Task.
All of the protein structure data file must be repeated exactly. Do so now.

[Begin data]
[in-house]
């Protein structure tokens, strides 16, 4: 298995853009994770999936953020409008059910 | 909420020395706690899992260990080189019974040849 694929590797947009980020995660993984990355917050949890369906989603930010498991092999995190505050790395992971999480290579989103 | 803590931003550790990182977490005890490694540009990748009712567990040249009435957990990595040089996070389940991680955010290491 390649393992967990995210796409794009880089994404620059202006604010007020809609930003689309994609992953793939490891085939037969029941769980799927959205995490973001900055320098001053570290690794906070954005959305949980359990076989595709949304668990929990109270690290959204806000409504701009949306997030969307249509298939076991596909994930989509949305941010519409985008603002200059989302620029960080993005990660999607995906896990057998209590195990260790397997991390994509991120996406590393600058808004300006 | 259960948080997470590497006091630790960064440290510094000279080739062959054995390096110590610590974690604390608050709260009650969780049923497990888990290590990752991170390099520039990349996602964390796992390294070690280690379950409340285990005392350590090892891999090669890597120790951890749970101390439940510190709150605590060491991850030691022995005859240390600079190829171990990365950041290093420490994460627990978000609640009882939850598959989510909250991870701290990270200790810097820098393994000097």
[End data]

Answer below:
[in-house]
């Protein structure tokens, strides 16, 4: 298995853009994770999936953020409008059910 | 909420020395706690899992260990080189019974040849 694929590797947009980020995660993984990355917050949890369906989603930010498991092999995190505050790395992971999480290579989103 | 803590931003550790990182977490005890490694540009990748009712567990040249009435957990990595040089996070389940991680955010290491 390649393992967990995210796409794009880089994404620059202006604010007020809609930003689309994609992953793939490891085939037969029941769980799927959205995490973001900055320098001053570290690794906070954005959305949980359990076989595709949304668990929990109270690290959204806000409504701009949306997030969307249509298939076991596909994930989509949305941010519409985008603002200059989302620029960080993005990660999607995906896990057998209590195990260790397997991390994509991120996406590393600058808004300006 | 259960948080997470590497006091630790960064440290510094000279080739062959054995390096110590610590974690604390608050709260009650969780049923497990888990290590990752991170390099520039990349996602964390796992390294070690280690379950409340285990005392350590090892891999090669890597120790951890749970101390439940510190709150605590060491991850030691022995005859240390600079190829171990990365950041290093420490994460627990978000609640009882939850598959989510909250991870701290990270200790810097820098393994000097």